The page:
The eternal rumor: Will Microsoft dump Windows Mobile and go for Android? – ExtremeTech
There are certain tech rumors that make the rounds so regularly, you could almost write the stories in advance. Every year, someone is going to buy AMD, graphene is just around the corner thanks to one major breakthrough or another, OLED televisions are finally going to hit the mass market at near-LCD prices (I cry inside every time this one turns out to be untrue) and, inevitably, Microsoft is going to give up on Windows Phone10 Mobile and make Android devices.
This time, the rumor comes courtesy of Twitter user and known leaker MSNerd, who writes that Microsoft CEO Satya Nadella is discussing the option of dropping Windows Mobile altogether and instead licensing Android for use in smartphones and handsets. To be fair, this is not an entirely crazy idea. If the original Windows Mobile had a much higher market share than it deserved, Windows Phone has had the opposite problem — it deserves more users than it actually has, based on the overall quality of the OS.
“Nadella and the SLT debating continuing Windows on phones and small tablets vs bundling Microsoft services on Android as the way forward,” MSNerd said. “Microsoft would push Google Play devices with Microsoft apps in exchange for Google providing first-class Maps, YouTube, Search on Windows.”
With its signature mobile platform mired around 2.6% of the market, it’s not surprising that MS would evaluate its long-term plans for the platform. Satya Nadella made headlines recently for a memo in which he declared Microsoft would have to make hard choices around its product stack and the company announced the sale of some of its mapping platform to Uber not long after. The company’s mobile advertising business, meanwhile, will now be handled by AOL.
There’s been a persistent rumor for years that Microsoft makes more money on Android licensing (estimated at $2 billion per year) than it actually receives from Windows Phone / Windows Mobile sales, and given the device’s anemic market share, that’s not a high bar to clear. At the same time, however, Microsoft has sunk a great deal of effort into pushing Windows 10 Mobile and the idea of its new Universal app interface. Would Redmond invest these resources into the operating system only to kill it months later?
In a word, yes — but we doubt MS would kill its new mobile OS in the short-term.
We don’t know how Windows 10 Mobile will perform in-market, but we do know that Windows Phone 7 and Windows Phone 8 / 8.1 generally failed to move the bar on market share. Microsoft’s commitment to flagship devices and its ability to win Windows Phone designs from companies not named “Nokia” have both been poor. Even so, hardware hasn’t generally been the issue — there have been good high-end Windows Phone devices and the OS has won accolades for performing well on low-end equipment compared to either Android or iOS.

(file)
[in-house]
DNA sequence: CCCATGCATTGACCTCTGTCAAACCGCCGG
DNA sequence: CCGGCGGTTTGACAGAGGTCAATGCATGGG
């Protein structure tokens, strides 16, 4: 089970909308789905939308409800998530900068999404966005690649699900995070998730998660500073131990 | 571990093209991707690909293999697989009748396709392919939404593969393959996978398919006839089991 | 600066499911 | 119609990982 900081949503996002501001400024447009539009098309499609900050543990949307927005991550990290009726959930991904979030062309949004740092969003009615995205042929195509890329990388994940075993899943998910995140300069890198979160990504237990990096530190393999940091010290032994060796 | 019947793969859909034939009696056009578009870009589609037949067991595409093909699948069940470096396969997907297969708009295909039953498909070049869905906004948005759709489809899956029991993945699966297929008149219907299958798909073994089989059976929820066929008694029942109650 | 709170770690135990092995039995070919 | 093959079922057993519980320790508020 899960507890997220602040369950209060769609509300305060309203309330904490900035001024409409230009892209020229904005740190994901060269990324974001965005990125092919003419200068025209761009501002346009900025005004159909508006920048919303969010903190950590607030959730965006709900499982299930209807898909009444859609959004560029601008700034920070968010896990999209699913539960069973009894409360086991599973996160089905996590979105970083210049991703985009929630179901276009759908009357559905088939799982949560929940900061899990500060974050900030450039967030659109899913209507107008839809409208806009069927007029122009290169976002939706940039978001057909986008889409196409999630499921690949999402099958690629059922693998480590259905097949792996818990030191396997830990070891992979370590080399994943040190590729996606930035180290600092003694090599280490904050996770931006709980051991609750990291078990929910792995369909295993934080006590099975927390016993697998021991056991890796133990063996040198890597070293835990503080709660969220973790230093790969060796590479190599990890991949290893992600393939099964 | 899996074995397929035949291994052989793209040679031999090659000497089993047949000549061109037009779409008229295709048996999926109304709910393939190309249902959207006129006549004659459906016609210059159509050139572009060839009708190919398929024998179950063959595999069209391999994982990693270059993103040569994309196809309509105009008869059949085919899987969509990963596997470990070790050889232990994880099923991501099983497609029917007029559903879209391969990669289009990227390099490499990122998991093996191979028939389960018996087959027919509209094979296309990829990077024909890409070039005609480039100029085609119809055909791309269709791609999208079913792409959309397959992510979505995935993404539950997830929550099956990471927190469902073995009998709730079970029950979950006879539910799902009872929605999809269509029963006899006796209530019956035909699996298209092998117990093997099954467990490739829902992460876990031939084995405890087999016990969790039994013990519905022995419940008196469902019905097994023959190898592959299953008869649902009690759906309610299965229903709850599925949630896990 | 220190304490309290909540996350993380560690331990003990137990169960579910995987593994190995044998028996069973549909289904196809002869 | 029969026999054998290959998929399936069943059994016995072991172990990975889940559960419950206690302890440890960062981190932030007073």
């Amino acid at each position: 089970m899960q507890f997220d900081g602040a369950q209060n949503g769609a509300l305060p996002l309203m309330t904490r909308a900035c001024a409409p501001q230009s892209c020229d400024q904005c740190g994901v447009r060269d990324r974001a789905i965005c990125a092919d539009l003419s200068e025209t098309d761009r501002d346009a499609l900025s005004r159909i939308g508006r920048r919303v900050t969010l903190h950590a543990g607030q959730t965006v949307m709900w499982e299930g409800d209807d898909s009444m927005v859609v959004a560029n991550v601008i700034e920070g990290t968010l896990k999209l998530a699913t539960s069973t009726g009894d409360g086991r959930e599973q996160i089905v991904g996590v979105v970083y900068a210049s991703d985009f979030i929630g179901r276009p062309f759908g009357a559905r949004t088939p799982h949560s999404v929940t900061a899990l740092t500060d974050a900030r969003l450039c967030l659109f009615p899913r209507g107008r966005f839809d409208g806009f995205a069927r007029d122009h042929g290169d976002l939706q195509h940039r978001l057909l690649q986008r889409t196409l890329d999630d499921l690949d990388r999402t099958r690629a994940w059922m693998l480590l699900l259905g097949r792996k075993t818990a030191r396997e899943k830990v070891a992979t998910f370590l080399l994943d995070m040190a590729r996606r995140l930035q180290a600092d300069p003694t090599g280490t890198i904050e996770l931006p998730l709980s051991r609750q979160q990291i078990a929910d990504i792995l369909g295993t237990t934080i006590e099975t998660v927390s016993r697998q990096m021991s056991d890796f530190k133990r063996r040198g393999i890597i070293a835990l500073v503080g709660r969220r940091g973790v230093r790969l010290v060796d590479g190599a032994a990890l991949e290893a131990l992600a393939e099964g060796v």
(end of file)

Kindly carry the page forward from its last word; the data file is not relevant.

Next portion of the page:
One of the key problems for Windows Phone has been the lack of software. Apps that customers tend to expect by default have often been missing or delayed. In theory, Windows 10 will simplify the entire App Store concept by offering “Universal” apps that can move seamlessly between phones and laptops or desktops, but Microsoft’s curation and Windows Store design have been terrible to-date. While the situation has slowly improved since Windows 8 launched, every time we’ve revisited the state of the Windows Store we’ve been buried in a sea of unofficial “apps” for common services and extremely poor quality software.
If Microsoft wants to win customers to Windows 10, it needs to confront the reasons why existing individuals don’t pay any attention to current handsets. The only way to likely do that is with a combined approach that targets both software availability and through handset discounts that put iPhone 6 or Galaxy S6-equivalent hardware into people’s hands for dramatically less money. Alternatively, the company could continue offering extremely competitive midrange handsets — give people best-in-class hardware for $200 off-contract phones and you’ll pull in some attention, no matter what. Frankly, if Microsoft is serious about winning friends and influencing buyers, it could do far worse than simply paying developers to bring applications over to the Windows ecosystem.
At the same time, however, it makes sense for Microsoft to be evaluating just how much good money it wants to throw after bad in the mobile world. The concept of Windows on a tablet isn’t going to go away, thanks to 2-in-1 laptops and detachable devices. Developing the Universal application ecosystem will still pay dividends for Xbox One cross-development. There’s also the idea of emulation at the OS level or of running some Android code natively from within device wrappers (we discussed both of these options earlier this year).
Simply launching Windows 10 Mobile isn’t going to be enough to fix Microsoft’s mobile OS problems because the problem hasn’t been the OS to start with. And Microsoft has to look at the costs of fixing that problem, against the costs of simply licensing Android and providing its own custom software suite (backed up by some elements of the Google Play services). If Microsoft isn’t willing to take the steps required to fix its software ecosystems, simply offering an application suite and potentially a software “skin” might be the better option.